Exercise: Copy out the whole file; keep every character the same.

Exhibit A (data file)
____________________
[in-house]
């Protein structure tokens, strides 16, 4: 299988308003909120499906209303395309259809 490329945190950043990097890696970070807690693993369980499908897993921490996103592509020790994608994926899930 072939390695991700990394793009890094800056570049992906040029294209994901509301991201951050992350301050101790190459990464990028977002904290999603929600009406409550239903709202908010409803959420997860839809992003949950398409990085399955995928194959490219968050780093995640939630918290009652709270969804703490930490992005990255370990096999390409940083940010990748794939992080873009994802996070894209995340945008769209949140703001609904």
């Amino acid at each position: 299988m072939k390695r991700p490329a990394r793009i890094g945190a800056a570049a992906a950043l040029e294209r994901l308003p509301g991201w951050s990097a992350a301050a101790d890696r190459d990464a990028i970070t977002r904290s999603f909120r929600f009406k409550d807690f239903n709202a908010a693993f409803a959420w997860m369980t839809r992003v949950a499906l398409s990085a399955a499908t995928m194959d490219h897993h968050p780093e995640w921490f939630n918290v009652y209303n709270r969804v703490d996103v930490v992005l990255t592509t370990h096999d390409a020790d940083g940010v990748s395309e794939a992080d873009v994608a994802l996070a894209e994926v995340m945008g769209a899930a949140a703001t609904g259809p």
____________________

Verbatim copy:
[in-house]
């Protein structure tokens, strides 16, 4: 299988308003909120499906209303395309259809 490329945190950043990097890696970070807690693993369980499908897993921490996103592509020790994608994926899930 072939390695991700990394793009890094800056570049992906040029294209994901509301991201951050992350301050101790190459990464990028977002904290999603929600009406409550239903709202908010409803959420997860839809992003949950398409990085399955995928194959490219968050780093995640939630918290009652709270969804703490930490992005990255370990096999390409940083940010990748794939992080873009994802996070894209995340945008769209949140703001609904």
């Amino acid at each position: 299988m072939k390695r991700p490329a990394r793009i890094g945190a800056a570049a992906a950043l040029e294209r994901l308003p509301g991201w951050s990097a992350a301050a101790d890696r190459d990464a990028i970070t977002r904290s999603f909120r929600f009406k409550d807690f239903n709202a908010a693993f409803a959420w997860m369980t839809r992003v949950a499906l398409s990085a399955a499908t995928m194959d490219h897993h968050p780093e995640w921490f939630n918290v009652y209303n709270r969804v703490d996103v930490v992005l990255t592509t370990h096999d390409a020790d940083g940010v990748s395309e794939a992080d873009v994608a994802l996070a894209e994926v995340m945008g769209a899930a949140a703001t609904g259809p």